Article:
EPJ Nuclear Sci. Technol.
Volume 2, 2016
|Number of page(s)||12|
|Published online||08 April 2016|
Statistical model of global uranium resources and long-term availability
French Alternative Energies and Atomic Energy Commission, I-tésé, CEA/DEN, Université Paris Saclay, 91191
2 Université Montpellier 1–UFR d’Économie–CREDEN (Art-Dev UMR CNRS 5281), Avenue Raymond Dugrand, CS 79606, 34960 Montpellier, France
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Received in final form: 5 January 2016
Accepted: 19 January 2016
Published online: 8 April 2016
Most recent studies on the long-term supply of uranium make simplistic assumptions on the available resources and their production costs. Some consider the whole uranium quantities in the Earth's crust and then estimate the production costs based on the ore grade only, disregarding the size of ore bodies and the mining techniques. Other studies consider the resources reported by countries for a given cost category, disregarding undiscovered or unreported quantities. In both cases, the resource estimations are sorted following a cost merit order. In this paper, we describe a methodology based on “geological environments”. It provides a more detailed resource estimation and it is more flexible regarding cost modelling. The global uranium resource estimation introduced in this paper results from the sum of independent resource estimations from different geological environments. A geological environment is defined by its own geographical boundaries, resource dispersion (average grade and size of ore bodies and their variance), and cost function. With this definition, uranium resources are considered within ore bodies. The deposit breakdown of resources is modelled using a bivariate statistical approach where size and grade are the two random variables. This makes resource estimates possible for individual projects. Adding up all geological environments provides a repartition of all Earth's crust resources in which ore bodies are sorted by size and grade. This subset-based estimation is convenient to model specific cost structures.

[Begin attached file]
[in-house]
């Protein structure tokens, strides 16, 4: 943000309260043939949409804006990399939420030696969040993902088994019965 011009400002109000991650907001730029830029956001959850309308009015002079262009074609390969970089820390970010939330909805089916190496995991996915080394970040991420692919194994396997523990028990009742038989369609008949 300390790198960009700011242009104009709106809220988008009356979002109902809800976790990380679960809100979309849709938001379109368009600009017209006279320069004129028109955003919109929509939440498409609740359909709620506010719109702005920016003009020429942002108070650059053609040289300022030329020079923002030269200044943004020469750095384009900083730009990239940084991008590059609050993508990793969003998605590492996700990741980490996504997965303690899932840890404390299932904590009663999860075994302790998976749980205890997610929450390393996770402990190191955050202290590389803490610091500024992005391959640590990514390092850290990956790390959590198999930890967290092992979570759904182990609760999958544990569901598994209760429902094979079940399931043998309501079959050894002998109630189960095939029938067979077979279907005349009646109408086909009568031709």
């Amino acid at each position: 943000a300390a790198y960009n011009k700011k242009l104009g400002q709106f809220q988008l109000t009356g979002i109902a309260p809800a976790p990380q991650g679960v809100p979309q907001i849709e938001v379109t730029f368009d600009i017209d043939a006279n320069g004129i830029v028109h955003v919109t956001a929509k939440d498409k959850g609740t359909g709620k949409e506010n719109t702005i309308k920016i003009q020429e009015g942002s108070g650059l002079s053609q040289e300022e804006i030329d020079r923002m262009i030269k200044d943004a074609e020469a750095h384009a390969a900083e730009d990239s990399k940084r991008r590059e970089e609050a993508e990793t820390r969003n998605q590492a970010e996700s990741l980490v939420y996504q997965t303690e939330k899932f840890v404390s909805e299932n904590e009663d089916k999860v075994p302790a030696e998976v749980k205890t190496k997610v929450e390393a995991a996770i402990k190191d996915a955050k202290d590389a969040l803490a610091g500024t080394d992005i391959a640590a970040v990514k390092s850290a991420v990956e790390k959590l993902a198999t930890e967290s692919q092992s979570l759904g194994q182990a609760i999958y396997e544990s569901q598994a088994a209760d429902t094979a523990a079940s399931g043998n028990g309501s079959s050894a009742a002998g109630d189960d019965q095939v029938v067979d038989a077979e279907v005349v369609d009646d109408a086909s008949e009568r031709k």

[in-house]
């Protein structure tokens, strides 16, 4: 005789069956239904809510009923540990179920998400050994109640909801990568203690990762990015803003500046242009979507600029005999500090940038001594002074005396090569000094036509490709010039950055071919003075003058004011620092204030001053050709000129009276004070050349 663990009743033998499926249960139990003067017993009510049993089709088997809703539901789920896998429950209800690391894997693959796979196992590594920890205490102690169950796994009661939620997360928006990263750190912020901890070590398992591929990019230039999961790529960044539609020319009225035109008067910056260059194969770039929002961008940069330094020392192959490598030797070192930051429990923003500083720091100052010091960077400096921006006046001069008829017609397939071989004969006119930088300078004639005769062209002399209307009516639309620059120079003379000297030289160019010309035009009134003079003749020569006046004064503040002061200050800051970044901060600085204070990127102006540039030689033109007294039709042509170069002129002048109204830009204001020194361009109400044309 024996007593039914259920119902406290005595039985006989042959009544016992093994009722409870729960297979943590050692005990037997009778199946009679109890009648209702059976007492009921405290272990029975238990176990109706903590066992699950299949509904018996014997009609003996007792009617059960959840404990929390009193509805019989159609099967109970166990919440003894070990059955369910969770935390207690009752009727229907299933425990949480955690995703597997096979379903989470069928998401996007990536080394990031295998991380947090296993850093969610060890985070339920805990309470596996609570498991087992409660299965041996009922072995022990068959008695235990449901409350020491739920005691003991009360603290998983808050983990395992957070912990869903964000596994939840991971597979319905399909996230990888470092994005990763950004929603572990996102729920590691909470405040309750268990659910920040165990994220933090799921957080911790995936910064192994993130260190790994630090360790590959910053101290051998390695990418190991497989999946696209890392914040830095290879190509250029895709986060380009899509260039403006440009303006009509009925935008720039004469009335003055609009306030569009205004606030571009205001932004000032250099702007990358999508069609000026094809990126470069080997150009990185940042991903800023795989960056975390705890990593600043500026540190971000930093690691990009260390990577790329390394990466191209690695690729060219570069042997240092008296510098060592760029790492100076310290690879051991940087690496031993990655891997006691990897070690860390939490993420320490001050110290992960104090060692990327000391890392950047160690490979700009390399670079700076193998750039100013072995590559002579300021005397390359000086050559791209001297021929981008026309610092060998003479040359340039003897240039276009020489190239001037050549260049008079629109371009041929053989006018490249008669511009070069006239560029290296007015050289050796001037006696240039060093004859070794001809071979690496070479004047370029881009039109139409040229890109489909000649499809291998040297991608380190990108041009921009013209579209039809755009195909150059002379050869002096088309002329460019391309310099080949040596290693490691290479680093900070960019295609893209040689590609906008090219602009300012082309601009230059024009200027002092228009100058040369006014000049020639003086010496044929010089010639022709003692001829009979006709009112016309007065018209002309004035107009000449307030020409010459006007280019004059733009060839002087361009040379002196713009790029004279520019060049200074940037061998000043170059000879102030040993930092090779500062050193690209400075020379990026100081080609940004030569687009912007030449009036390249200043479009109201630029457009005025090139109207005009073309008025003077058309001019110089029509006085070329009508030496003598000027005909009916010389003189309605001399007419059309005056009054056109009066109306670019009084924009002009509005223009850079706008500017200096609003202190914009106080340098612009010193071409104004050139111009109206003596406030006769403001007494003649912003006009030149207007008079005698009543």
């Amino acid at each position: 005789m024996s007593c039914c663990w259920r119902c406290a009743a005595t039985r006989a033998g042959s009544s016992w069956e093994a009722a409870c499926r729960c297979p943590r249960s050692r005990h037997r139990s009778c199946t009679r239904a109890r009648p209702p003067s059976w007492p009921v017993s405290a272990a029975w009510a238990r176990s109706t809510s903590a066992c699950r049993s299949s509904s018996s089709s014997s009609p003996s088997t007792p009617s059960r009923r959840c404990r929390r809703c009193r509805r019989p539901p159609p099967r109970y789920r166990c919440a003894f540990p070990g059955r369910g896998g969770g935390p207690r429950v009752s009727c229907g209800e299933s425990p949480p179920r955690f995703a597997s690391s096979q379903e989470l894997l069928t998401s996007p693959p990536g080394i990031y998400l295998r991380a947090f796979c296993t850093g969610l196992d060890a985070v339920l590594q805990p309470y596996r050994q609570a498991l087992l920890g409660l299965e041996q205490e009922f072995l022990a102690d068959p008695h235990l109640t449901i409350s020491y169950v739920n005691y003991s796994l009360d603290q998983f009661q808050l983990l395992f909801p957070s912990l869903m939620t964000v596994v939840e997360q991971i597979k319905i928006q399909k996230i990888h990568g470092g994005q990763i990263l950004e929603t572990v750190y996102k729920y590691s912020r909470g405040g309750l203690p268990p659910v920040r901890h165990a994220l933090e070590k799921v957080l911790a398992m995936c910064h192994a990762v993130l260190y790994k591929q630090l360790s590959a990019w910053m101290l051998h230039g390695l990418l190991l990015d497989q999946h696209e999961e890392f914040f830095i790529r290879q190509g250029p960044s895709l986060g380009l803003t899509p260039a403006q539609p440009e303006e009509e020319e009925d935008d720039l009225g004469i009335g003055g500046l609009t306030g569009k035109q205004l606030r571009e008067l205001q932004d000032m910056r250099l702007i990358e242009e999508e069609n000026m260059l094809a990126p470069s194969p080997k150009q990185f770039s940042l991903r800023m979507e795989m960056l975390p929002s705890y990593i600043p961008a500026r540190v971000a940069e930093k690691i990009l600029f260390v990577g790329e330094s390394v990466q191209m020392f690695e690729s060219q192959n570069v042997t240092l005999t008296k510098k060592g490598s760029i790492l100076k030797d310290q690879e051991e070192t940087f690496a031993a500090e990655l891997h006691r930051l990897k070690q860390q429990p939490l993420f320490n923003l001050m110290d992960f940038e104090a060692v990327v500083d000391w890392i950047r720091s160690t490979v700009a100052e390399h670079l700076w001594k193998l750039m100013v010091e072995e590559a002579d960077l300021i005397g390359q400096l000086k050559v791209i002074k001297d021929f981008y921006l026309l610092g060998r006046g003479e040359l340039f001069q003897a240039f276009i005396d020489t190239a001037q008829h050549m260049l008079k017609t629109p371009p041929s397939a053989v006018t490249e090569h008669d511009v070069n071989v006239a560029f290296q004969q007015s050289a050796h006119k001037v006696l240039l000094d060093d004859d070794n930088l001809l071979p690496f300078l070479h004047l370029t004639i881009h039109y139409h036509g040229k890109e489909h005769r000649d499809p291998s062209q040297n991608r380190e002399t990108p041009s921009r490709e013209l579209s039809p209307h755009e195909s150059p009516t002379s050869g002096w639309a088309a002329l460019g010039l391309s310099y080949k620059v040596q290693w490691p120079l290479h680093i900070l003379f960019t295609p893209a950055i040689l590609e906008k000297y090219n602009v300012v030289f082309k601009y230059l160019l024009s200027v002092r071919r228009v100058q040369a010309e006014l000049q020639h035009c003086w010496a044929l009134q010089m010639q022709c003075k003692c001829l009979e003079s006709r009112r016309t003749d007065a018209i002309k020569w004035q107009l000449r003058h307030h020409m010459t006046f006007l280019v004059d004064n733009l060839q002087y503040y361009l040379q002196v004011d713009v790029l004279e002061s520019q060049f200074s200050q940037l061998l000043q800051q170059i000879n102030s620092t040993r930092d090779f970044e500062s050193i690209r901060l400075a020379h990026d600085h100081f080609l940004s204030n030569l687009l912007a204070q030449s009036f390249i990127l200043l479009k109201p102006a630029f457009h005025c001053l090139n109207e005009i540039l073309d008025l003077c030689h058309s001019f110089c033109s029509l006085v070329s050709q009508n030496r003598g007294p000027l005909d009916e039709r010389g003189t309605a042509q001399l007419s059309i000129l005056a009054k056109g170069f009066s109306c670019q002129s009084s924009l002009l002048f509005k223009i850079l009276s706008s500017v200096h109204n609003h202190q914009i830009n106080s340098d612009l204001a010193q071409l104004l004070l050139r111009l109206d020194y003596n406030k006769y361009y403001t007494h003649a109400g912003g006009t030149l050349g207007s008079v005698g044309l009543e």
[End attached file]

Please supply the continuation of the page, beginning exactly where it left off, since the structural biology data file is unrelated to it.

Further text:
© A. Monnet et al., published by EDP Sciences, 2015
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